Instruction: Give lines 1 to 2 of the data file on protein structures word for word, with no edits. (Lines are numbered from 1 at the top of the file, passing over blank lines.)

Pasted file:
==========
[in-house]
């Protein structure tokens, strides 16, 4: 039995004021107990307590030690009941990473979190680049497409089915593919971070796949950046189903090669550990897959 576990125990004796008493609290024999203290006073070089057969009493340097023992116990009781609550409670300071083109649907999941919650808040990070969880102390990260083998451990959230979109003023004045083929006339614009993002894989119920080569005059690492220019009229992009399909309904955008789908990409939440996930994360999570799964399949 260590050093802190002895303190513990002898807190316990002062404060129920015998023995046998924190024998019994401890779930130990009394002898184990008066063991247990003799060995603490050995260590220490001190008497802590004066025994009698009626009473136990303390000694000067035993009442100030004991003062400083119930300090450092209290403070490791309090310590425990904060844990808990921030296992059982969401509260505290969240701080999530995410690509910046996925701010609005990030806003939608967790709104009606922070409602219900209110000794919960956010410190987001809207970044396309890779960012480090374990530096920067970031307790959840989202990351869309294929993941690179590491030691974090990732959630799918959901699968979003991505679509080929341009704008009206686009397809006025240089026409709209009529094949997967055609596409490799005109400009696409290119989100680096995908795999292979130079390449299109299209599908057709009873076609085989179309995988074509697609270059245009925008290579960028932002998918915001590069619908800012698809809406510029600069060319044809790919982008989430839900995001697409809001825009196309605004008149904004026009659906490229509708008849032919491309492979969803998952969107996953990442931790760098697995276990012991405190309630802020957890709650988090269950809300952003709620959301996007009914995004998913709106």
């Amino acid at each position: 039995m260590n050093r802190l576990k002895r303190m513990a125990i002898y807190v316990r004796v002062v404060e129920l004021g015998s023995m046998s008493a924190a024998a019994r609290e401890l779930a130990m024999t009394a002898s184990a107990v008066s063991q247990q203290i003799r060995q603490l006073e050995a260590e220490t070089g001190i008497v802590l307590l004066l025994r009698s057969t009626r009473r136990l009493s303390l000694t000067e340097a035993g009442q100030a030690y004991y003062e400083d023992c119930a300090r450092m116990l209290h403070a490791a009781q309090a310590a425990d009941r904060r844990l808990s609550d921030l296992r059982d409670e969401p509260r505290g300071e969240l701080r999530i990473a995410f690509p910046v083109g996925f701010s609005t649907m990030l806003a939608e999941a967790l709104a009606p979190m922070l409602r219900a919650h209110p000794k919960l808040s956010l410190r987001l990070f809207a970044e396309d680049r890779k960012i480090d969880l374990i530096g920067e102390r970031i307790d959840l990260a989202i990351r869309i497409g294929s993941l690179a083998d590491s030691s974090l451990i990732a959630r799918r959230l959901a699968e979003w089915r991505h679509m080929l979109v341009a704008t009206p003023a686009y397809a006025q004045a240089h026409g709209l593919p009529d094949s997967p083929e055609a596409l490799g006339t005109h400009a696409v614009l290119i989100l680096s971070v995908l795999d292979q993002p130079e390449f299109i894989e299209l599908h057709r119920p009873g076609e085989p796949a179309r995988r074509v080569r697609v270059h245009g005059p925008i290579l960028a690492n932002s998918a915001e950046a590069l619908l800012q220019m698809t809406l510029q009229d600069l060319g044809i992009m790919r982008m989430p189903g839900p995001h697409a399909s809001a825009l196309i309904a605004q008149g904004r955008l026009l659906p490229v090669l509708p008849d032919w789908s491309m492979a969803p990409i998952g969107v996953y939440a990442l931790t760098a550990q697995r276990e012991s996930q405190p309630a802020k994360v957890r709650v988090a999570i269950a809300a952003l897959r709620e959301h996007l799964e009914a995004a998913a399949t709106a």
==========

[in-house]
């Protein structure tokens, strides 16, 4: 039995004021107990307590030690009941990473979190680049497409089915593919971070796949950046189903090669550990897959 576990125990004796008493609290024999203290006073070089057969009493340097023992116990009781609550409670300071083109649907999941919650808040990070969880102390990260083998451990959230979109003023004045083929006339614009993002894989119920080569005059690492220019009229992009399909309904955008789908990409939440996930994360999570799964399949 260590050093802190002895303190513990002898807190316990002062404060129920015998023995046998924190024998019994401890779930130990009394002898184990008066063991247990003799060995603490050995260590220490001190008497802590004066025994009698009626009473136990303390000694000067035993009442100030004991003062400083119930300090450092209290403070490791309090310590425990904060844990808990921030296992059982969401509260505290969240701080999530995410690509910046996925701010609005990030806003939608967790709104009606922070409602219900209110000794919960956010410190987001809207970044396309890779960012480090374990530096920067970031307790959840989202990351869309294929993941690179590491030691974090990732959630799918959901699968979003991505679509080929341009704008009206686009397809006025240089026409709209009529094949997967055609596409490799005109400009696409290119989100680096995908795999292979130079390449299109299209599908057709009873076609085989179309995988074509697609270059245009925008290579960028932002998918915001590069619908800012698809809406510029600069060319044809790919982008989430839900995001697409809001825009196309605004008149904004026009659906490229509708008849032919491309492979969803998952969107996953990442931790760098697995276990012991405190309630802020957890709650988090269950809300952003709620959301996007009914995004998913709106």